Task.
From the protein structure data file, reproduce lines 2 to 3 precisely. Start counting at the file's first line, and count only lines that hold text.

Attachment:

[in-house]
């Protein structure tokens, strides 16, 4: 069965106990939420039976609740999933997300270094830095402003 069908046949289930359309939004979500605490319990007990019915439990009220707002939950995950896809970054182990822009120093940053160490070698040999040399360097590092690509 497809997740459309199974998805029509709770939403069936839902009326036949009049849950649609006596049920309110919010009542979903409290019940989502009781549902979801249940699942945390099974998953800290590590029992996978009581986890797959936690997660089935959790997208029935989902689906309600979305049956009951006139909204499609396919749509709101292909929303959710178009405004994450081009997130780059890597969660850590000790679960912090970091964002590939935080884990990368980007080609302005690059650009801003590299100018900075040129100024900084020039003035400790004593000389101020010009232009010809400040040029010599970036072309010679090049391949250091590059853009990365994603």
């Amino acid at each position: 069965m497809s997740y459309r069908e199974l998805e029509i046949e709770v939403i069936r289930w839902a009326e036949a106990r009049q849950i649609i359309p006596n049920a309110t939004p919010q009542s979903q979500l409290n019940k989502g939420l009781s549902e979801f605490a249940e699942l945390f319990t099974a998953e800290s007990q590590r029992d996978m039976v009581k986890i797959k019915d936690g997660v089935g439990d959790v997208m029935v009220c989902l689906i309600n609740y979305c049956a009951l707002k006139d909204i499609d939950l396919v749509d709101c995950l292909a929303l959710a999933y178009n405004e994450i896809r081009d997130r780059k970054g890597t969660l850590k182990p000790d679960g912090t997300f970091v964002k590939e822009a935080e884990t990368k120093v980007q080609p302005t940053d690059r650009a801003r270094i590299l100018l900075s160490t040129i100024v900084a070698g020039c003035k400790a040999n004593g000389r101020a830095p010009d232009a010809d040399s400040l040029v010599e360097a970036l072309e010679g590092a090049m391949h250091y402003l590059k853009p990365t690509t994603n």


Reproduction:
């Protein structure tokens, strides 16, 4: 069965106990939420039976609740999933997300270094830095402003 069908046949289930359309939004979500605490319990007990019915439990009220707002939950995950896809970054182990822009120093940053160490070698040999040399360097590092690509 497809997740459309199974998805029509709770939403069936839902009326036949009049849950649609006596049920309110919010009542979903409290019940989502009781549902979801249940699942945390099974998953800290590590029992996978009581986890797959936690997660089935959790997208029935989902689906309600979305049956009951006139909204499609396919749509709101292909929303959710178009405004994450081009997130780059890597969660850590000790679960912090970091964002590939935080884990990368980007080609302005690059650009801003590299100018900075040129100024900084020039003035400790004593000389101020010009232009010809400040040029010599970036072309010679090049391949250091590059853009990365994603």
């Amino acid at each position: 069965m497809s997740y459309r069908e199974l998805e029509i046949e709770v939403i069936r289930w839902a009326e036949a106990r009049q849950i649609i359309p006596n049920a309110t939004p919010q009542s979903q979500l409290n019940k989502g939420l009781s549902e979801f605490a249940e699942l945390f319990t099974a998953e800290s007990q590590r029992d996978m039976v009581k986890i797959k019915d936690g997660v089935g439990d959790v997208m029935v009220c989902l689906i309600n609740y979305c049956a009951l707002k006139d909204i499609d939950l396919v749509d709101c995950l292909a929303l959710a999933y178009n405004e994450i896809r081009d997130r780059k970054g890597t969660l850590k182990p000790d679960g912090t997300f970091v964002k590939e822009a935080e884990t990368k120093v980007q080609p302005t940053d690059r650009a801003r270094i590299l100018l900075s160490t040129i100024v900084a070698g020039c003035k400790a040999n004593g000389r101020a830095p010009d232009a010809d040399s400040l040029v010599e360097a970036l072309e010679g590092a090049m391949h250091y402003l590059k853009p990365t690509t994603n």